Article as first published in The Shetland Times April 2000


The Sun has crossed the celestial equator, days are longer than nights and midnight is now at 1am BST. Here at our high latitude we are slipping inexorably to towards the 'Simmer Dim'. You have to stay up later now to catch the stars and as far as the planets are concerned they have all but disappeared close to the Sun. You may catch Saturn and Jupiter in the Northwest around 10pm.

However, less of this humbug - there is still much to see. Look towards the Southeast at about the same time and the constellation of Leo can be seen.

Leo :- The Nemean Lion , a monster killed by Hercules as his first task. Hercules then wore the pelt as a jacket, with the scalp as a hood.

His other labours (punishment for killing his family) were:

The destruction of the seven-headed Hydra, the Stymphalian birds and the monster Geryon; the capture of the Arcadian Stag, Erymanthian Boar, Poseidon's Bull in Crete, and the carnivorous mares of Diomedes; the cleaning of the Augean stables: the stealing of the Amazonian queen's girdle; the gathering of apples from the garden of Hesperides and the fetching of Cerebus from Hades.

If you look more towards the East the constellation of Boötes the herdsman can be seen. Its main star at the bottom is called Arcturus and Patrick Moore in one of his books relates -' modern instruments can measure the heat sent to us by Arcturus. It works out at about equal to the heat received from an ordinary candle five miles away'

Even further East is the constellation of Hercules. The four main stars form a squashed square known as the Keystone. Using binoculars look at the right uppermost corner star of the Keystone. Then start to move slowly to the right lowermost star. About a third of the way down you will come across a small fuzzy patch. This is actually a globular cluster known as M13. A ball of thousands of stars, these globular clusters are found in a halo around our galaxy. They are further away than galactic clusters such as the Pleiades but are so bright that they can been seen in binoculars. There is a naked eye globular cluster but that is in the constellation of Centarus and is visible to those in southern latitudes.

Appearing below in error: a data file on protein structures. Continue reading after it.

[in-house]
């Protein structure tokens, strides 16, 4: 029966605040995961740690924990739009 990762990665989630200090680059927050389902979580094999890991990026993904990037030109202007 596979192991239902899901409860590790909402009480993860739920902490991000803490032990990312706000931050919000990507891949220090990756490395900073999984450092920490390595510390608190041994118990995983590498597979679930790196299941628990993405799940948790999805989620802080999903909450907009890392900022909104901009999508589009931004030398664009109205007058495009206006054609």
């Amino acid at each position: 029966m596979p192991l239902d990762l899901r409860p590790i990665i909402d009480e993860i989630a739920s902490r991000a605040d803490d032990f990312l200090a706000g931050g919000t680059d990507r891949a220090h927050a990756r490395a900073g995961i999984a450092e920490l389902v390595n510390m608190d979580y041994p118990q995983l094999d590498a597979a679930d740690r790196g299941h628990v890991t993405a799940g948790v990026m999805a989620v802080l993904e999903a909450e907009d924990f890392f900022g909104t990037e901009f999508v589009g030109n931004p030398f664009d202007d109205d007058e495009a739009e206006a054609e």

If you want to try and see a second globular cluster there is one where the l of Hercules is on the map. Smaller than M13 it is called M92 and looks like a fuzzyish star.

However, do not ignore the galactic clusters completely; between Leo and Gemini lies the constellation of Cancer and a faint fuzzy patch can be seen with the naked eye. With binoculars it appears as a swarm of 75 or more stars. This is M44 the Beehive cluster.

The next full Moon is on the 18th April but as the sky gets lighter it has less effect on what can and cannot be seen.



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